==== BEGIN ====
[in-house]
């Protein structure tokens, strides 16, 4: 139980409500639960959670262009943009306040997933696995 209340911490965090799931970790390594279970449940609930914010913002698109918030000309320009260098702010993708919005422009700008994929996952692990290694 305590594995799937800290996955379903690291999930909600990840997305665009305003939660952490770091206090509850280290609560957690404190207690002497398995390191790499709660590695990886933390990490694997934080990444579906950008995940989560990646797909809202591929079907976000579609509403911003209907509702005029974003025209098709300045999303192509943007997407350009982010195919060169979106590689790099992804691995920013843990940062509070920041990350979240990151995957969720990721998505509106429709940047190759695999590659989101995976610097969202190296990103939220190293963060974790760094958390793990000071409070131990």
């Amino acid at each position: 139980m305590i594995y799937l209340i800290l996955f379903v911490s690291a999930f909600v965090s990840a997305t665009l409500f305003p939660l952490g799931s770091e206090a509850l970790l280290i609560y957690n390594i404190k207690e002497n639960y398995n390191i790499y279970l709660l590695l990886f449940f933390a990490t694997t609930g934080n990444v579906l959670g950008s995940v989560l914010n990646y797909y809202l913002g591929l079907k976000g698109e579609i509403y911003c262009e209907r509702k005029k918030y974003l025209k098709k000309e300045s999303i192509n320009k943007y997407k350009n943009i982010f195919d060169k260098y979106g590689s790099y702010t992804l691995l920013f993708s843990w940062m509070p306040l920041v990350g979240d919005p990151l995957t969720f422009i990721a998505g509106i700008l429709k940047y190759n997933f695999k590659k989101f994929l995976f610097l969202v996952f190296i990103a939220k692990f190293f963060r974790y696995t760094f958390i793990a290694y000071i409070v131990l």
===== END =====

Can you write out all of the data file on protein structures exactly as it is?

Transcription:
[in-house]
């Protein structure tokens, strides 16, 4: 139980409500639960959670262009943009306040997933696995 209340911490965090799931970790390594279970449940609930914010913002698109918030000309320009260098702010993708919005422009700008994929996952692990290694 305590594995799937800290996955379903690291999930909600990840997305665009305003939660952490770091206090509850280290609560957690404190207690002497398995390191790499709660590695990886933390990490694997934080990444579906950008995940989560990646797909809202591929079907976000579609509403911003209907509702005029974003025209098709300045999303192509943007997407350009982010195919060169979106590689790099992804691995920013843990940062509070920041990350979240990151995957969720990721998505509106429709940047190759695999590659989101995976610097969202190296990103939220190293963060974790760094958390793990000071409070131990």
């Amino acid at each position: 139980m305590i594995y799937l209340i800290l996955f379903v911490s690291a999930f909600v965090s990840a997305t665009l409500f305003p939660l952490g799931s770091e206090a509850l970790l280290i609560y957690n390594i404190k207690e002497n639960y398995n390191i790499y279970l709660l590695l990886f449940f933390a990490t694997t609930g934080n990444v579906l959670g950008s995940v989560l914010n990646y797909y809202l913002g591929l079907k976000g698109e579609i509403y911003c262009e209907r509702k005029k918030y974003l025209k098709k000309e300045s999303i192509n320009k943007y997407k350009n943009i982010f195919d060169k260098y979106g590689s790099y702010t992804l691995l920013f993708s843990w940062m509070p306040l920041v990350g979240d919005p990151l995957t969720f422009i990721a998505g509106i700008l429709k940047y190759n997933f695999k590659k989101f994929l995976f610097l969202v996952f190296i990103a939220k692990f190293f963060r974790y696995t760094f958390i793990a290694y000071i409070v131990l």